Riding the Hobby-horse?

Instead of learning to engage with the complexity of this system, the loudest people of our world today oversimplify the issues. They may do this because of a lack one or several of the kinds of intelligence. But just because we cannot understand something does not mean that it does not exist. An example of what is ignored would be the otherness learned through studying history, which Gadamer explains requires a conscious effort to understand the subject for what it is, not in terms of our bias.
This is such a basic idea, but we can see that bias - like that of presentism - still leads discussion. In this instance, one is left with the question: so why is it we would choose to study history, e.g. history of science, which is not solving current problems? An answer is in the word of history, ἱστορία, meaning researchers, investigators, eyewitnesses, and as Gadamer and Hadot constantly pointed out, the phrase for historian, ἡ περὶ φύσεως ἱστορία (from Plato's Phaedo) refers to the inquiry into the nature of things. Of course, some might argue that while one is interested in this history of the world, one might not be interested in the history of the ideas of this world. Such an interest may seem like dilettantism.
Looking at the ideas of the past is valuable if for no other reason than teaching a method, of hermeneutics. Entering into a context so alien to our own - like remembering the role of astrology for modern scientists - may free us from the biases of our time. It isn't enough to be aware of bias to be free of it: scholars' blanket defense against opponents is to call them biased which to my mind does not seem like liberal thought. Bias has become a cliche. Mastering otherness isn't.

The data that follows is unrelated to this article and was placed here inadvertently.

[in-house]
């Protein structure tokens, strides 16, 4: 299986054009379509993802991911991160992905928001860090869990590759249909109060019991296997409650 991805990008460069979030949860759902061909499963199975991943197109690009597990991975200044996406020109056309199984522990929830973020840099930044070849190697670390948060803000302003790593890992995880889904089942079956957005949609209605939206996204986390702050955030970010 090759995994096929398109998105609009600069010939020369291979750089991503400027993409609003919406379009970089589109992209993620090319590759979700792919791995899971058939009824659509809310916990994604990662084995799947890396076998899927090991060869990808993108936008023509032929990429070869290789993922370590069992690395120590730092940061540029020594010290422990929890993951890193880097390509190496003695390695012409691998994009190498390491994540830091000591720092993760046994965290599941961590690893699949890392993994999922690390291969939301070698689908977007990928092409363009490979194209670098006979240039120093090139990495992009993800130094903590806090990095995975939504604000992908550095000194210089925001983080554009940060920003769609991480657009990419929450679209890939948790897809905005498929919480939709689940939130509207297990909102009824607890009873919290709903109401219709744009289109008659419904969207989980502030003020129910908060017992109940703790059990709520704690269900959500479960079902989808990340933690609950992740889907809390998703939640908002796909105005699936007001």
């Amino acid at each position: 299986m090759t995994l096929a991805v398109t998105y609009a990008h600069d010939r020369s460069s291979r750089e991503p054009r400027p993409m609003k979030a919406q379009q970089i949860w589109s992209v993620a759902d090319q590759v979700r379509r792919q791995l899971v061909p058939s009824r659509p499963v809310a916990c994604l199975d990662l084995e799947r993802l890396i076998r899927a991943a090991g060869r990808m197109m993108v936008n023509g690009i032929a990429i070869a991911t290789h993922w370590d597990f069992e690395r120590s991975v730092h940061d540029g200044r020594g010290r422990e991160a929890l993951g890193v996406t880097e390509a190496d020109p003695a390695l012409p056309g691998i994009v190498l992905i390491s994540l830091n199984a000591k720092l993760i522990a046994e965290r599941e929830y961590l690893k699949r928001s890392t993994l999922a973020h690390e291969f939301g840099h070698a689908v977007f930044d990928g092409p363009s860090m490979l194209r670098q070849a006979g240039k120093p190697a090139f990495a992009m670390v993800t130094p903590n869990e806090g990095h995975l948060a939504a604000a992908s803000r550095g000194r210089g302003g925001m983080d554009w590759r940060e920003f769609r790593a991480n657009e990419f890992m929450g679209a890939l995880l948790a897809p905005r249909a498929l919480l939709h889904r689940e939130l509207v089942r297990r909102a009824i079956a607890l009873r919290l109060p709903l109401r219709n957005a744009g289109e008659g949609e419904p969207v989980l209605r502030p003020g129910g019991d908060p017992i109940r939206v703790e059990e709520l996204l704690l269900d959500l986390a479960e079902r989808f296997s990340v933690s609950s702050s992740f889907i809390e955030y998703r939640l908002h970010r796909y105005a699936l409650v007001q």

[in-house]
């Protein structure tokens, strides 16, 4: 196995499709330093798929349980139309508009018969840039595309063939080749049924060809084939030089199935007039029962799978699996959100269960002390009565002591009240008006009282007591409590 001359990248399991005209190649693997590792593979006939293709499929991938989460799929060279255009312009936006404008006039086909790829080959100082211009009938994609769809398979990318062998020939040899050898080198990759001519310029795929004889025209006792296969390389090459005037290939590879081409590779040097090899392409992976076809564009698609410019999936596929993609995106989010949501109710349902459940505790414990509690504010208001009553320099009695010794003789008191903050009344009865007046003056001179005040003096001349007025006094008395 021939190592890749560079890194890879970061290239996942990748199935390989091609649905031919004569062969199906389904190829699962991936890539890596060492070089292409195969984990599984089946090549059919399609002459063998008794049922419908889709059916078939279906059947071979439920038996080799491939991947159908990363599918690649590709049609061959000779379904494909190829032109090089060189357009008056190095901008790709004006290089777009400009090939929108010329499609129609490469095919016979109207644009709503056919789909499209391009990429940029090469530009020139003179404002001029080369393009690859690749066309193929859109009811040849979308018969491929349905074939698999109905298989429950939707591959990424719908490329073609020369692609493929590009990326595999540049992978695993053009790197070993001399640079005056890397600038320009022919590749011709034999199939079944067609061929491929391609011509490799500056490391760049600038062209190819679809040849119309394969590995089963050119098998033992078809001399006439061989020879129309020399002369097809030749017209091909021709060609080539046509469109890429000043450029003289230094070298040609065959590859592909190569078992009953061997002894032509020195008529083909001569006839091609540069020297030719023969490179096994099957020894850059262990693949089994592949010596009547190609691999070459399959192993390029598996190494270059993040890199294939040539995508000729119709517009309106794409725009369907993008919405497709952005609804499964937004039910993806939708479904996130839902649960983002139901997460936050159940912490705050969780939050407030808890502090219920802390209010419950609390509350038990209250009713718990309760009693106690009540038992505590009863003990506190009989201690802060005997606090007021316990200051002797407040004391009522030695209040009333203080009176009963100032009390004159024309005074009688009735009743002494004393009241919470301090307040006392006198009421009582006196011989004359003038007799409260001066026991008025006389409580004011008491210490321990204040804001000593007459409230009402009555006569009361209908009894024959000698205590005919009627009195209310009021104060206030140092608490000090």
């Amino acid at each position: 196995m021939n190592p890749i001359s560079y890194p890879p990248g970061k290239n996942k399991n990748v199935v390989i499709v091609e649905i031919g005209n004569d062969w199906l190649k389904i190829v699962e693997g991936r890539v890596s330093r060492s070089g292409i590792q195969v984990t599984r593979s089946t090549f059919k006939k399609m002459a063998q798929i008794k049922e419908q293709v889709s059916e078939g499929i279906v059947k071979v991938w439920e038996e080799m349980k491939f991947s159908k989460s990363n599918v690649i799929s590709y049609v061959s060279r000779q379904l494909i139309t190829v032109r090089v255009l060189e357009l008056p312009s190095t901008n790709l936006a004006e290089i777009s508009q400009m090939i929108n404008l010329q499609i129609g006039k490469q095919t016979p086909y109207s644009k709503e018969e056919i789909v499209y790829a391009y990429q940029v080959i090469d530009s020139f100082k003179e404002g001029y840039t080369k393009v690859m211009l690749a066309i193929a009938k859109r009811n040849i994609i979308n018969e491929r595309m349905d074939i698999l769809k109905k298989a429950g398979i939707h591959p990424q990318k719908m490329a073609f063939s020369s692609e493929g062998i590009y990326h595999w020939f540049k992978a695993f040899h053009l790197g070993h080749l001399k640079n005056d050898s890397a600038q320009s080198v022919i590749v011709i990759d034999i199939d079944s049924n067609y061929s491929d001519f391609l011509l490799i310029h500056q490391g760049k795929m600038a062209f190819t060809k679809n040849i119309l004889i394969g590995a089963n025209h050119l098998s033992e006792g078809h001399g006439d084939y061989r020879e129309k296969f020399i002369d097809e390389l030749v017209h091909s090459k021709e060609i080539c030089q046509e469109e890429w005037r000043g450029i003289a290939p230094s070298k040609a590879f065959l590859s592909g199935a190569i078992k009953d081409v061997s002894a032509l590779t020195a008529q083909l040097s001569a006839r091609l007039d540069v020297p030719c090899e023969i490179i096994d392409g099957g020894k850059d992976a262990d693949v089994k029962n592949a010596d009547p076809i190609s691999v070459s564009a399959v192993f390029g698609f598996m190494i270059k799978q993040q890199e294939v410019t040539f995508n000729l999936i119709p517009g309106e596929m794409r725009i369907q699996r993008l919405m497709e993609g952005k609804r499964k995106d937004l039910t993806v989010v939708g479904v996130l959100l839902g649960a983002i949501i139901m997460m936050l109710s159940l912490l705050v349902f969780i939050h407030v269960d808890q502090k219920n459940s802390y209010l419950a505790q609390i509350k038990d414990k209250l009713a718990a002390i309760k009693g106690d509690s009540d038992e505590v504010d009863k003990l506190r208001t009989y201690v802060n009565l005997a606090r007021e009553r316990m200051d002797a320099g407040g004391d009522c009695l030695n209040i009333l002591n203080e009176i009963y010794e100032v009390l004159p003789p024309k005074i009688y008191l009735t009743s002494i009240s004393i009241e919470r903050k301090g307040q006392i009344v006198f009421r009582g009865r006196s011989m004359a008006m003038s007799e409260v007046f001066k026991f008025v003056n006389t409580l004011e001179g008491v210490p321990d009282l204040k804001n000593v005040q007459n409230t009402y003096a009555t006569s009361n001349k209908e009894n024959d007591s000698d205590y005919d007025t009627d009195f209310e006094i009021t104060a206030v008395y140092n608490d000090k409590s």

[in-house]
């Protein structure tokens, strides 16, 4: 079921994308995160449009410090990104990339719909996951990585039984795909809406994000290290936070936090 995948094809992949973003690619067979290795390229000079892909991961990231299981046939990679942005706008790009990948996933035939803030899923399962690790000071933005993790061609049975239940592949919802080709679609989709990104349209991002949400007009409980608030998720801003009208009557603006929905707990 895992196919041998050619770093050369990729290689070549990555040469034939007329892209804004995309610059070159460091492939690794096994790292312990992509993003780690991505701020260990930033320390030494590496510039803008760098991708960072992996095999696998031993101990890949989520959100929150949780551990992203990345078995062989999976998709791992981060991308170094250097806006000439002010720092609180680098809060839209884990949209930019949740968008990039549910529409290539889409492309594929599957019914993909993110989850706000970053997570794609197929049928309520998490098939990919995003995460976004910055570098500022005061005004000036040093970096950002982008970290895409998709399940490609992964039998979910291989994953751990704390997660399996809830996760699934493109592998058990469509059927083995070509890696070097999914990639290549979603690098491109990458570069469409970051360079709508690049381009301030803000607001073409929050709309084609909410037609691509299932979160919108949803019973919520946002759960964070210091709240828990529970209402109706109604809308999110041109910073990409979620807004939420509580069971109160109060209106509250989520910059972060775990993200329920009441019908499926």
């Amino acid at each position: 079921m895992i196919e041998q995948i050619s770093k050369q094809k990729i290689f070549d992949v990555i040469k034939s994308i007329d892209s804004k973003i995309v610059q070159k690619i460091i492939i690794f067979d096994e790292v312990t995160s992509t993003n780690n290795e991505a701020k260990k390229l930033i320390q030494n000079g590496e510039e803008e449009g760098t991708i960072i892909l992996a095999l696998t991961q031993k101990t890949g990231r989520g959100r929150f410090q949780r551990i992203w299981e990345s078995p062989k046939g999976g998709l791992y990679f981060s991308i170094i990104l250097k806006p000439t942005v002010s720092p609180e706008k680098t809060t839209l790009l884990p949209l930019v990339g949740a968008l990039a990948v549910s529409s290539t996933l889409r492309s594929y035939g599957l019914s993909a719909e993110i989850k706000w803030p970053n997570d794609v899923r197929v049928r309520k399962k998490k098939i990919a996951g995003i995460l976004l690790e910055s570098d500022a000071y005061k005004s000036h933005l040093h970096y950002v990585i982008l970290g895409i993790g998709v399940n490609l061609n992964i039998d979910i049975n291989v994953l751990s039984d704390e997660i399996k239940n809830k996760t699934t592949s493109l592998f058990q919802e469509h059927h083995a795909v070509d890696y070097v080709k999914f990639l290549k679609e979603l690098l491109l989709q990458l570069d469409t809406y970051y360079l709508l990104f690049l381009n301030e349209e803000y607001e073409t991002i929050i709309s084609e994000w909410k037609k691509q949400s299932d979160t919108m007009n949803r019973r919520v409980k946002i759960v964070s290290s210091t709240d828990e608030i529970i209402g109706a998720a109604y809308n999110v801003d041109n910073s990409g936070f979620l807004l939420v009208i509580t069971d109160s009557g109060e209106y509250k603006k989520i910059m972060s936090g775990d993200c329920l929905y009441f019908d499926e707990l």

This reminds me of Heraclitus' fragment: "Most men do not think things in the way they encounter them, nor do they recognise what they experience, but believe their own opinions."
Hadot implies that contemporary science does not so much seek the nature of the world to coexist with it as it does to make use of the world. The world as thing. Not experience. And since we cannot agree on experience - what is important - we can just go about making medicine and travelling to Mars. We are told to leave experience to privacy, while, again is this not irony, display our lives on the internet. Dialogue is reduced into camps, which as we know from war is not the time when fine arts thrive.
Maybe history, or that which people say doesn't exist because they never thought about them, is dilettantism, more Ruskin and Morris, riding the hoby-horse. But one may also feel sorry for those who have not augmented their experience of reality through its rich and deep associations: to loop thread with the hand may be backwards 'technologically' speaking (iz. its current meaning), but it is τέχνη, one way by which something may be gained. Another way to engage with the nature of things.



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